Everyone is trying to figure out what is safe and what is not as we practice social distancing to slow down the spread of the coronavirus.
Many coffee enthusiasts are wondering if it is safe to even consume coffee whatsoever during the pandemic. People wonder if the caffeine will have an adverse affect on potential Covid infections, or perhaps when someone hands us a take-out cup, we might get germs transferred from one person to another.
Luckily, the overall answer to this question is “Yes!”. Coffee is still safe to consume despite its production or import from countries affected by the coronavirus. Coffee, like the rest of the food and beverage industry, is subject to strict rules when it comes to packaging and transport, and since the main method of transmission of Covid is via respiratory droplets (ie. sneeze or cough), generally, food and beverages (including coffee) is generally safe to purchase and consume.
Read this for more info: https://www.who.int/news-room/q-a-detail/coronavirus-disease-covid-19-how-is-it-transmitted
It is important to mention that the coffee that gets stocked and distributed in the USA is usually produced in large batches and shipped from overseas on containers. Typically, these overseas shipments take up to 30 days to complete their journey to the United States.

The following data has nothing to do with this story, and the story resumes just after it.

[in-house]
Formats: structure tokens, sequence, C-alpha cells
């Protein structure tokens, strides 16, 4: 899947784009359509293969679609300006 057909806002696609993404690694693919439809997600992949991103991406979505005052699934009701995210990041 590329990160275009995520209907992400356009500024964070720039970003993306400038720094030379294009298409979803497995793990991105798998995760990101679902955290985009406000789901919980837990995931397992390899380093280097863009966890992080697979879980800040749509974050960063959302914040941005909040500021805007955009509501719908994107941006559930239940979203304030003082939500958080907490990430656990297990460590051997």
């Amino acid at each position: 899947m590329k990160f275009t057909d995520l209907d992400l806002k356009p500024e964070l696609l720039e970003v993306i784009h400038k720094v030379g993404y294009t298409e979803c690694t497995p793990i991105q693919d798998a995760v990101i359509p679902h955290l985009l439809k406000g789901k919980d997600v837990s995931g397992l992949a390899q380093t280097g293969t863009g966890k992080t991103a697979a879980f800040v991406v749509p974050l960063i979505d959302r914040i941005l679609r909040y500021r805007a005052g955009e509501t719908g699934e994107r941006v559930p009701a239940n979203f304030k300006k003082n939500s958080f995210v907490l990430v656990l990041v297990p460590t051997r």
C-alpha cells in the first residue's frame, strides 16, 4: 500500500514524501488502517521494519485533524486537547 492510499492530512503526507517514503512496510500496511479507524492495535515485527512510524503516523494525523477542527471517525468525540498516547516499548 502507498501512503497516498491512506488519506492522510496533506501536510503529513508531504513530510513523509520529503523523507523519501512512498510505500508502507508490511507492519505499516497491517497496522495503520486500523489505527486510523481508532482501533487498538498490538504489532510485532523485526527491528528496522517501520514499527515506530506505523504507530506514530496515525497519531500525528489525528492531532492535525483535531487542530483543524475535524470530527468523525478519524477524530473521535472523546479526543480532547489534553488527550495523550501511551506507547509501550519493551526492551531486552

To retain aroma and freshness throughout the trip, manufacturers use different packaging techniques such as nitrogen flushing and airtight bags. These packaging techniques not only help retain aroma and freshness of the coffee but also help protect against the spread of COVID-19.
Because of poor survivability of the coronavirus on surfaces, there is very low risk of it spreading from food products or packaging that are shipped over a period of days or weeks at ambient, refrigerated, or frozen temperatures.
While COVID-19 affects everyone differently, a common symptom many COVID-19 patients share is an abrupt loss of taste and smell. Actually, this symptom has become an important clue in judging whether someone’s been infected with coronavirus.
Millions of people all around the world start their day with coffee. And in 2020, for many coffee lovers, that same coffee and a newfound inability to smell it was their start to realizing they had COVID-19. This is referred to as anosmia.
Watch this video to learn more about anosmia:
Because the loss of smell is a relatively specific coronavirus symptom, many researchers now say waking up and smelling the coffee is a good place to check in on your health.